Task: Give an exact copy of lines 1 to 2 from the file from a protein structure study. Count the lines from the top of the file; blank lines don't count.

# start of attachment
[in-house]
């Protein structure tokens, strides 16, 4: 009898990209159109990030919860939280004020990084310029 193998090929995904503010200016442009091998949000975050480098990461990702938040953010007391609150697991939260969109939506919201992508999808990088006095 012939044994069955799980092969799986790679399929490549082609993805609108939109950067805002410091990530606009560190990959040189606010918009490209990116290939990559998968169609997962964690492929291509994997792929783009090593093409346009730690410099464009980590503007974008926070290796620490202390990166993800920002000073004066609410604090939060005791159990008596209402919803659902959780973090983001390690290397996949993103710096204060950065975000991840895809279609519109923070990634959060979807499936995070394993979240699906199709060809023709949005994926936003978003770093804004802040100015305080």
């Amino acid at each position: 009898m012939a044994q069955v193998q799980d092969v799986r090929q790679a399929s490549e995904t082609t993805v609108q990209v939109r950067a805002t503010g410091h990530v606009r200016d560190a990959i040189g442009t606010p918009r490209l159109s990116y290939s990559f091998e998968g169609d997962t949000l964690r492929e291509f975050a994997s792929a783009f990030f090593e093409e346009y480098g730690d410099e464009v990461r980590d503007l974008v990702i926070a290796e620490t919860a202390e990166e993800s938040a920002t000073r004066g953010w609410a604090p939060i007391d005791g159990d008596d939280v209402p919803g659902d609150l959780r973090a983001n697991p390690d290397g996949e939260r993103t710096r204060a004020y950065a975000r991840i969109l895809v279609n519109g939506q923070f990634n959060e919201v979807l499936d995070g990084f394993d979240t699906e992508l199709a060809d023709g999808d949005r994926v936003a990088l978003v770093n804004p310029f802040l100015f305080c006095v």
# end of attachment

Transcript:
[in-house]
């Protein structure tokens, strides 16, 4: 009898990209159109990030919860939280004020990084310029 193998090929995904503010200016442009091998949000975050480098990461990702938040953010007391609150697991939260969109939506919201992508999808990088006095 012939044994069955799980092969799986790679399929490549082609993805609108939109950067805002410091990530606009560190990959040189606010918009490209990116290939990559998968169609997962964690492929291509994997792929783009090593093409346009730690410099464009980590503007974008926070290796620490202390990166993800920002000073004066609410604090939060005791159990008596209402919803659902959780973090983001390690290397996949993103710096204060950065975000991840895809279609519109923070990634959060979807499936995070394993979240699906199709060809023709949005994926936003978003770093804004802040100015305080």